Auto makers, pumping billions of dollars into developing electric cars, are now facing a critical choice: get more involved with manufacturing the core batteries or buy them from others.

Batteries are one of an electric vehicle’s most expensive components, accounting for between a quarter and a third of the car’s value. Driving down their cost is key to profitability, executives say.

But whereas the internal combustion engine traditionally has been engineered and built by auto makers themselves, battery production for electric cars is dominated by Asian electronics and chemical firms, such as LG Chem Ltd. and Panasonic Corp., and newcomers like China’s Contemporary Amperex Technology Co.

With regulators world-wide pushing car companies to sell more electric cars, auto executives worry there won’t be enough factories building high-quality batteries.

Ticker Security Last Change Change %
F FORD MOTOR COMPANY 6.89 +0.14 +2.07%
GM GENERAL MOTORS COMPANY 30.46 +0.08 +0.26%
TSLA TESLA INC. 415.09 -33.07 -7.38%

California, the U.S.’s largest car market, said last month it would end the sale of new gasoline- and diesel-powered passenger cars by 2035, putting pressure on the auto industry to accelerate its shift to electric vehicles.

The race to lock in supplies for electric cars has auto makers taking varied paths.

While most make the battery pack, a large metal enclosure often lining the bottom of the car, they also need the cells that are bundled together to form the core electricity storage.

Tesla several years ago opened its Gigafactory in Nevada to make batteries with Panasonic, which in the shared space would produce cells for the packs. The electric-car maker wanted to secure production specifically for its own models and lower manufacturing and logistics costs.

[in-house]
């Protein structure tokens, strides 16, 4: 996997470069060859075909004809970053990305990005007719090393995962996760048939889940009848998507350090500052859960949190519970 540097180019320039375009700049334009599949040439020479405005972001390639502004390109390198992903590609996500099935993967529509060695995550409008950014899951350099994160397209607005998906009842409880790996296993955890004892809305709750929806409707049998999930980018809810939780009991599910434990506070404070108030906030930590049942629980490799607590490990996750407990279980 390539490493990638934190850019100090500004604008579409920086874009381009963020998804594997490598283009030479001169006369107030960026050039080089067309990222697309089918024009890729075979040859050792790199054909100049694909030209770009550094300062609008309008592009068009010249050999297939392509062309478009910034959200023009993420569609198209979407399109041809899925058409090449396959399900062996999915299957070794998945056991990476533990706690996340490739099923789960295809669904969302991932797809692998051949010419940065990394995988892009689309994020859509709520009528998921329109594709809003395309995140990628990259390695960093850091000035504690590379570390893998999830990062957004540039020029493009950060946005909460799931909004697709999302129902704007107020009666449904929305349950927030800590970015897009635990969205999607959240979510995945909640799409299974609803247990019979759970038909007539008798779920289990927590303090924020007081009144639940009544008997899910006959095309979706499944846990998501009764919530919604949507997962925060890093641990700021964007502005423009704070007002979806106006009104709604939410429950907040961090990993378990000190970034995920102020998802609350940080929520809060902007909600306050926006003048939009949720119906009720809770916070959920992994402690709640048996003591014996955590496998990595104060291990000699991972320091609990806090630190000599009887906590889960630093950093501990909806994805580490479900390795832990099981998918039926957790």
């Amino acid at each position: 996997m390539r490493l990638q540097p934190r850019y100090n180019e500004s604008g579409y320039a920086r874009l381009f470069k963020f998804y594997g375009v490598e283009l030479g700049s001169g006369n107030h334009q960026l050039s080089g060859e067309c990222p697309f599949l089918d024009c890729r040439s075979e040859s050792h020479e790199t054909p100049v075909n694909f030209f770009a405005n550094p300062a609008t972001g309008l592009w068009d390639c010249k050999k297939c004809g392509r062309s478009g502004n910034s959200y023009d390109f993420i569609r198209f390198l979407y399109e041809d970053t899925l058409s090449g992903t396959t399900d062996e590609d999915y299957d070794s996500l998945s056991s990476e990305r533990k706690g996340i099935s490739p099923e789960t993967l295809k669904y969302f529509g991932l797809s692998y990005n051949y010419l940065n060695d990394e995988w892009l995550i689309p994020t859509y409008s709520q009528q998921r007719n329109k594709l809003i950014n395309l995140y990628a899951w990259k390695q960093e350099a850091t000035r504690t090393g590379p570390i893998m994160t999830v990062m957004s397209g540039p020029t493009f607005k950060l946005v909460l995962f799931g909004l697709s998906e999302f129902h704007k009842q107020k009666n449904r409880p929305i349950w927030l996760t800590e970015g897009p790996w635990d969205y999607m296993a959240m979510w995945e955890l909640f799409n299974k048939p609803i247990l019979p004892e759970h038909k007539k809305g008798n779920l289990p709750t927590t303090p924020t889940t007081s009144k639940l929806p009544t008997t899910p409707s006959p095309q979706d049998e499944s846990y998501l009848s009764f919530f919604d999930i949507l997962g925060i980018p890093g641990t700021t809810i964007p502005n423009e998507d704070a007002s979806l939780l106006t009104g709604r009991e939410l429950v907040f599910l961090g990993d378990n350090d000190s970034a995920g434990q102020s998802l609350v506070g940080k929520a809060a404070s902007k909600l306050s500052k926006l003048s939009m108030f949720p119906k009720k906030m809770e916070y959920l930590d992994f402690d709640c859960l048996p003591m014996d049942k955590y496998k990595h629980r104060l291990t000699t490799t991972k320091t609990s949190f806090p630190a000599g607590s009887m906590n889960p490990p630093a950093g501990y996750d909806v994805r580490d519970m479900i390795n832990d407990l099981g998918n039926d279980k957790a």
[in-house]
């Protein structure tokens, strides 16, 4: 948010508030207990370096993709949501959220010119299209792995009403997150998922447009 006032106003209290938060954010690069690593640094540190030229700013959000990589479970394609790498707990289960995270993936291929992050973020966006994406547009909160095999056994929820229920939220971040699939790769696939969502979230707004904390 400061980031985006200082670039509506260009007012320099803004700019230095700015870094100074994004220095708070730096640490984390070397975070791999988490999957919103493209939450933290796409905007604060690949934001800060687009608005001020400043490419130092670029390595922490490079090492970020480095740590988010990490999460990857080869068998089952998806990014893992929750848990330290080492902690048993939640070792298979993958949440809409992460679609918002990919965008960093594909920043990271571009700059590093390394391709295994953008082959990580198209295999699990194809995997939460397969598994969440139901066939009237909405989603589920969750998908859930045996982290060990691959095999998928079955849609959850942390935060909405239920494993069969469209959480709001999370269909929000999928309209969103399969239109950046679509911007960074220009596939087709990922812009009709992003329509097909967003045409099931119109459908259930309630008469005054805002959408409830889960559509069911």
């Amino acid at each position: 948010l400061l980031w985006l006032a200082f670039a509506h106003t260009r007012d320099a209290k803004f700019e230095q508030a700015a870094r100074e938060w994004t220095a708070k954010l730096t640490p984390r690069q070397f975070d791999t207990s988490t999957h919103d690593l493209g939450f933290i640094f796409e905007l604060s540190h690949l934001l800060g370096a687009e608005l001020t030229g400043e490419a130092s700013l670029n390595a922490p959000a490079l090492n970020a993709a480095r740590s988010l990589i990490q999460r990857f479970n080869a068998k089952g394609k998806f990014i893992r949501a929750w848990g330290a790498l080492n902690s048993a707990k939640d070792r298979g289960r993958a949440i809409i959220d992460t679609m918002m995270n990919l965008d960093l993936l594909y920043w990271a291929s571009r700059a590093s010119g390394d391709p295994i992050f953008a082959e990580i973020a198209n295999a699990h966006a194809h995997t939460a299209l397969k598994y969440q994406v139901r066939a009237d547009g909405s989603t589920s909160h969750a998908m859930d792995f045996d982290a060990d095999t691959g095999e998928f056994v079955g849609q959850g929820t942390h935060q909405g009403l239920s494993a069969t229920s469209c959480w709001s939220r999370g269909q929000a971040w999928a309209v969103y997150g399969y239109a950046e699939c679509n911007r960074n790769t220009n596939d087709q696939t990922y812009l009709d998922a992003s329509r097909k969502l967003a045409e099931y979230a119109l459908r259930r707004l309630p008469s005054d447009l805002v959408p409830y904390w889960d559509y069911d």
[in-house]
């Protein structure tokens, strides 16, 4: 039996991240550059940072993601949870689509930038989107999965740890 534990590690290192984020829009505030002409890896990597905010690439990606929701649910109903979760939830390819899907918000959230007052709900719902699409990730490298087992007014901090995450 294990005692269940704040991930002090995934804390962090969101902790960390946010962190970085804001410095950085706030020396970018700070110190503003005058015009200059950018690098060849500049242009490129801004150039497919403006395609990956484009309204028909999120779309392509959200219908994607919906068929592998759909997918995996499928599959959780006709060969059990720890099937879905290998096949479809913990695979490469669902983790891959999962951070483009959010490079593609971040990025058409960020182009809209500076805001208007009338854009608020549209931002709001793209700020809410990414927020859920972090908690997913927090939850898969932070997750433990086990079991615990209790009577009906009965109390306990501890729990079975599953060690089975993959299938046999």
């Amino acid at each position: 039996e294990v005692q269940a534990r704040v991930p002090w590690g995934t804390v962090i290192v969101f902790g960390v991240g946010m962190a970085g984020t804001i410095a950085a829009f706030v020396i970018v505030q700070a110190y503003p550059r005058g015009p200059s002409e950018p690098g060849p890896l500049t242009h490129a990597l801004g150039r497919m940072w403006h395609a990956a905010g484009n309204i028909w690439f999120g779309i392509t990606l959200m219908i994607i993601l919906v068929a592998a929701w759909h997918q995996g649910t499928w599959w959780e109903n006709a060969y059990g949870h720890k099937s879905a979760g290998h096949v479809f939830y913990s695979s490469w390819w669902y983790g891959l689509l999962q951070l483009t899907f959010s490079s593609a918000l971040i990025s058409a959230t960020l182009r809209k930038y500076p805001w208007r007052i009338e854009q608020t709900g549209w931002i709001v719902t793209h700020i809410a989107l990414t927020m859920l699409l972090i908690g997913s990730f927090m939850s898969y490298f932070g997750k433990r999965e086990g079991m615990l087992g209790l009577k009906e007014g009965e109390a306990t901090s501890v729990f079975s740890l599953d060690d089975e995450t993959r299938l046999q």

Now it is looking to in-source more

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Lam Yik/Bloomberg

There’s only one thing standing between Tesla and world domination—the global supply of lithium. And that’s good news for lithium producers.

When Tesla (ticker: TSLA) held its battery day on Sept. 22, CEO Elon Musk laid out plans to build massive amounts of Tesla-owned battery capacity—enough to make about 30 million electric vehicles by the end of the decade, up from roughly 500,000 in 2020.

Such an enormous increase depends upon mass acceptance of electric vehicles over traditional combustion-engine ones and the creation of the infrastructure necessary to fuel that many EVs. But it will also require a massive amount of lithium to make the batteries those cars will run on—a massive challenge in its own right.

Right now, the world mines roughly 400,000 tons of lithium a year, enough to power 2 million to 3 million electric vehicles, though only a third of that goes to EVs right now. That number will have to increase perhaps as much as tenfold to meet Musk’s goal, and that doesn’t take into account other auto makers.

Tesla took one step to ensure part of its lithium needs by signing a sales agreement with

Piedmont Lithium

(PLL) this past week. Piedmont stock more than doubled after news of the sales agreement with Tesla broke—as well it should have. The deal guarantees Tesla will buy about one-third of the startup’s production for up to 10 years. Though Piedmont’s mine isn’t operational yet, it expects to deliver product to Tesla by 2022 or 2023.

Miners like

Albemarle

(ALB),

SQM

(SQM), and

Livent

(LTHM) should be considered among the potential winners of the coming EV boom.

Mining lithium isn’t easy—or easy to grasp. The supply chain is complicated. Lithium producers, for the most part, don’t ship pure metal. Instead, they sell products